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J.K.S. Realty, LLC & A. v. City of Nashua

October 10, 2012


The opinion of the court was delivered by: Hicks, J.

a.m. on the morning of their release. The direct address of the court's home page is:

Hillsborough-southern judicial district

Argued: April 5, 2012

The petitioners, J.K.S. Realty, LLC and L.J.J. Realty, LLC, appeal a ruling of the Superior Court (Lynn, J.) that the respondent, the City of Nashua (City), did not take the petitioners' property by inverse condemnation. We affirm.

The following facts were either found by the trial court, are undisputed by the parties, or are supported in the record. The petitioners are two trusts that own, as tenants in common, a 26.8 acre parcel of land in Nashua (the property). The property was purchased in 1980 for purposes of development or sale to a developer. It is bisected by Baldwin Street, which provides the most feasible access to the property. The northern section of the property abuts railroad tracks. The property is located in the area of the planned Broad Street Parkway (BSP).

The BSP was conceived by the City in the 1970's "to address air quality on Main Street . . . as well as congestion in downtown Nashua and, also, to provide a second river crossing" over the Nashua River. In 1985, the BSP was included in the City's master plan. That same year, an environmental impact study began for an environmental impact statement (EIS), which was required for the BSP to receive federal funding. The EIS was completed in 1997 and the BSP was approved that same year. At that point, it was decided that the New Hampshire Department of Transportation (DOT) would take over the project and manage it on behalf of the City. This was intended to be the final design stage for the BSP and it was expected that the project would be completed in 2004; however, over the next several years various issues arose that resulted in changes to the design and delayed implementation of the project.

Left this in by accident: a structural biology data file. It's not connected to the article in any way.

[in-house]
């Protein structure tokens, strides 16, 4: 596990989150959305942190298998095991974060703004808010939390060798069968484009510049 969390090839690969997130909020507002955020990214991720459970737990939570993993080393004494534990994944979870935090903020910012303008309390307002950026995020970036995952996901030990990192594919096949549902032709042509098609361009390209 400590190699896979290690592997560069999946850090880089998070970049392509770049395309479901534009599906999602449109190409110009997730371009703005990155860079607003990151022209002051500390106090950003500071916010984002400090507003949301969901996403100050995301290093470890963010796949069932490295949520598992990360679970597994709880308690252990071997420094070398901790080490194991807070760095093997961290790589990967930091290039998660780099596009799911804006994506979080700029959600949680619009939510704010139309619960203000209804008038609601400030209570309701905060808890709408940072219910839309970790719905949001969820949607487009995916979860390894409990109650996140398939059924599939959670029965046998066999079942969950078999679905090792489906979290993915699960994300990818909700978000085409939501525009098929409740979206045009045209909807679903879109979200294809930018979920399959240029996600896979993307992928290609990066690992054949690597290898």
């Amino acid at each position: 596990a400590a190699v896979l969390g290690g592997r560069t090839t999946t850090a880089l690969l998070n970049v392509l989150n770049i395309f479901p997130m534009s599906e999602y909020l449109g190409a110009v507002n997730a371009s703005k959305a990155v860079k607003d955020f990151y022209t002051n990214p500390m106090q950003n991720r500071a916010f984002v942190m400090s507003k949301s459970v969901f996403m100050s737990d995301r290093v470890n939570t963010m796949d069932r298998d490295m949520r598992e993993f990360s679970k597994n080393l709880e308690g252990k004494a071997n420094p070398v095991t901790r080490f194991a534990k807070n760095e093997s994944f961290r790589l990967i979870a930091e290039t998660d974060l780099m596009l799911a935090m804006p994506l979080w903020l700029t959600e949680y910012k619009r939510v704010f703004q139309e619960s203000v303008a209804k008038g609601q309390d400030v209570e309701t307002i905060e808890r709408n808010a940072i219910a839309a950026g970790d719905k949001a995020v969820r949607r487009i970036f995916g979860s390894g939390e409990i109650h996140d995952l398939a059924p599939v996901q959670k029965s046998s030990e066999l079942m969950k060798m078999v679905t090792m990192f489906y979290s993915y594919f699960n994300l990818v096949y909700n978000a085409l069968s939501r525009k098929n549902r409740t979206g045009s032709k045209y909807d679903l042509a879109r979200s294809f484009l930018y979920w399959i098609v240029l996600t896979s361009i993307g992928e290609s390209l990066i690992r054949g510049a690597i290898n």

Initially, the BSP was to be a four-lane roadway with an at-grade crossing over the adjacent railroad right-of-way, creating what was to be called Sargent Avenue Extension. The proposed Sargent Avenue Extension would have discontinued Baldwin Street and crossed the petitioners' property. As a result, the petitioners were concerned about access to their property because under this plan access would be from the proposed Sargent Avenue Extension, the BSP, or streets located at the southern boundary of the property, which "ha[d] very steep access issues."

While never formalized, it was anticipated that the BSP would require taking a 200-foot right-of-way across the northern portion of the property parallel to the railroad tracks. From 1998 to 2003, many parcels surrounding the property were acquired for the BSP and, in 1998, the petitioners were told that the State might take the entirety of their property in the fall of 1999. However, in early 1999, they learned that the State was unsure as to how much land would be needed for the BSP and whether the petitioners' property would be taken in its entirety.